Is it really as good as this expert is making out?

Am I a good fit or am I going to make a fool of myself?

These doubts and fears may be sitting in the subconscious as opposed to being asked out loud, but one or more of these questions will almost certainly be rattling around the head of every viewer.

The next three Plot Points will go a long way to overcoming these objections…

Plot Point #18: Testimonials – Overcoming Adversity

We all know that showing testimonials to your audience is about social proof; showing that your product has helped people, other than yourself, find success.

But on a VSL you need to apply a little more specificity.

The tendency at this stage is to throw every testimonial you have at the viewer in a desperate attempt to convince everyone that your product is bulletproof. But a long string of testimonials, without context, will just blur together into a meaningless mush.

You need to be smarter than that.

Testimonials on a VSL should be aimed, not like a machine gun, spraying everyone with bullets from every direction, but like a sniper, picking off carefully chosen targets.

What you’re looking for is a testimonial that demonstrates how your product worked for someone who was going through adversity.

Reread that sentence because it’s so important that you nail this.

When selecting the right testimonial to use, people have a tendency to look for a celebrity endorsement or for the testimonial that describes the most explosive results.

Testimonials of this type have their place, but it’s not here.

You’re looking for a testimonial where someone triumphs IN SPITE of hardship. Their results could be mediocre – it doesn’t matter – as long as they found a level of success even though they should, by rights, have accomplished nothing.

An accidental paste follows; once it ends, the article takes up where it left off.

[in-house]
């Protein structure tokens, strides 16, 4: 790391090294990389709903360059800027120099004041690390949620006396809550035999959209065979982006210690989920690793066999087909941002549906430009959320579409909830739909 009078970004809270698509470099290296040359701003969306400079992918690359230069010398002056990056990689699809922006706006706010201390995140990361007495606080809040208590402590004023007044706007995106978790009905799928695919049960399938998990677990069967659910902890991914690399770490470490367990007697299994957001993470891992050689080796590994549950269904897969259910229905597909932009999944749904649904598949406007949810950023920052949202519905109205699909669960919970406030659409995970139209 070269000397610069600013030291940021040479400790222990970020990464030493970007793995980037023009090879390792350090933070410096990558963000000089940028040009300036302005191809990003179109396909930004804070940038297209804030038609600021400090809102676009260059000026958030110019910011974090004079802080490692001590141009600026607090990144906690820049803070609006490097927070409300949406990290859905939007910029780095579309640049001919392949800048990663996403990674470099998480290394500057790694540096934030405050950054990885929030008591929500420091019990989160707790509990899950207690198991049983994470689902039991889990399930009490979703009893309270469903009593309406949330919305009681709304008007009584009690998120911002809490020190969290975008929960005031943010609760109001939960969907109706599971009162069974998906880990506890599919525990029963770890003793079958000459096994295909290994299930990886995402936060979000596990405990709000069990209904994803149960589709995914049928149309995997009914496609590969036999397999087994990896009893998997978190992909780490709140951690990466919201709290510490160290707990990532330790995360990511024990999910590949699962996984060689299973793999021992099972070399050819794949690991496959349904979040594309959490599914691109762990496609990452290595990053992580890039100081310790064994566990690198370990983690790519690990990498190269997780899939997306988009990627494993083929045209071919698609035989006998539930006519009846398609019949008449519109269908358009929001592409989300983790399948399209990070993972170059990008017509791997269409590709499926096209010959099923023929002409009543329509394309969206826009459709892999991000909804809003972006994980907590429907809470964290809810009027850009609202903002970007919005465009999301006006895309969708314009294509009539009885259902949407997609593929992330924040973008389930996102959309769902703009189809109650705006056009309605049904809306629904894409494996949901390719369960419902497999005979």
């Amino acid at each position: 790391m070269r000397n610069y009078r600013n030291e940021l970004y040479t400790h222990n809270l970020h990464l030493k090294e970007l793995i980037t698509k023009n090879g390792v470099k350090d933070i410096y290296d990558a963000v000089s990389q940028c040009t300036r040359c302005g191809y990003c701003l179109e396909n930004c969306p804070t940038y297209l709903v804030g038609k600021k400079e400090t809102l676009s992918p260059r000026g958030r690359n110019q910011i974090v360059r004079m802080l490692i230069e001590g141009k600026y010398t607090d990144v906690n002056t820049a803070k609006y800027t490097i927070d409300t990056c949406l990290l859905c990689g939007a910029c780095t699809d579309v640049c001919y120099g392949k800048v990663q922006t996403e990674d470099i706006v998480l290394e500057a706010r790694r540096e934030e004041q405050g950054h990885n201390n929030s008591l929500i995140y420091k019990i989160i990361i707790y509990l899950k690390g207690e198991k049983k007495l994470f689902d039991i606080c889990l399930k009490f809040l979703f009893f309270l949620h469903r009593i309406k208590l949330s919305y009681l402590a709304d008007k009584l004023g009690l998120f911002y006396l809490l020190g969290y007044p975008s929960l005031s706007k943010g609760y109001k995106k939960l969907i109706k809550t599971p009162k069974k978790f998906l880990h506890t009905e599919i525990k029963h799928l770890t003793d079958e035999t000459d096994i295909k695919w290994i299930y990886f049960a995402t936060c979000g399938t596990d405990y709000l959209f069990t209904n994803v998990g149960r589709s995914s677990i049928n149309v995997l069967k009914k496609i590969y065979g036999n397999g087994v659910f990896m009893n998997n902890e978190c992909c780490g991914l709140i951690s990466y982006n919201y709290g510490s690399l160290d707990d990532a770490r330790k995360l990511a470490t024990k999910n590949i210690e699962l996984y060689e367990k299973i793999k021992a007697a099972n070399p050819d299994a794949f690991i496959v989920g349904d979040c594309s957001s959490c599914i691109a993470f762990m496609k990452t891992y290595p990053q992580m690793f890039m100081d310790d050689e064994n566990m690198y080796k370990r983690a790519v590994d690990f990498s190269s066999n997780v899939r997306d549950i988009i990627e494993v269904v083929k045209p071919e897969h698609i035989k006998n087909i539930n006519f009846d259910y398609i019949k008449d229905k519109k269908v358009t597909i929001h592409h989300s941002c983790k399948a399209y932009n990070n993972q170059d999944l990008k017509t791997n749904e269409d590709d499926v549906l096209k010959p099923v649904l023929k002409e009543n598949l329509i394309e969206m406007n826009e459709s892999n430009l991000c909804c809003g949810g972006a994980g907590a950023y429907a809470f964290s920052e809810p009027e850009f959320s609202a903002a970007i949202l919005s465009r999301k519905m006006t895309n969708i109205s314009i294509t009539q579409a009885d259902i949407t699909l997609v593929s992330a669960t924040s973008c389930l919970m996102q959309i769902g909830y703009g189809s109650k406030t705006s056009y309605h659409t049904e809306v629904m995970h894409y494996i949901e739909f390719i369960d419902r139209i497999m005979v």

As an example, compare these two testimonials:

Jim is a professional golfer who earns in excess of $250k per year in prize money and sponsorship. He’s placed in many events on the tour but it was only after applying the ‘Elbow Drop’ maneuver taught in Module 8 of my “Giga Golf” system that he won his very first tournament.

Steve is a 74-year old golfing enthusiast, who had a solid handicap of 12 when he had to undergo major surgery on his right shoulder. Since his recovery, his handicap had dropped to around 20 and he was convinced that his best golf was behind him. But after completing my “Giga Golf” system, especially the ‘Elbow Drop’ maneuver taught in Module 8, his handicap has improved to just 9! This is the first time in Steve’s entire life, that he’s ever held a single-digit handicap!

They’re both great stories, but the beauty of the second testimonial is that it offers hope to every viewer that they can replicate this kind of success.

Most of your audience won’t be able to relate to the life and experiences of a professional golfer. The testimonial sounds good, but many will hear it and think, “Well… yeah, it’s easy when you’re a pro with time and money to spare.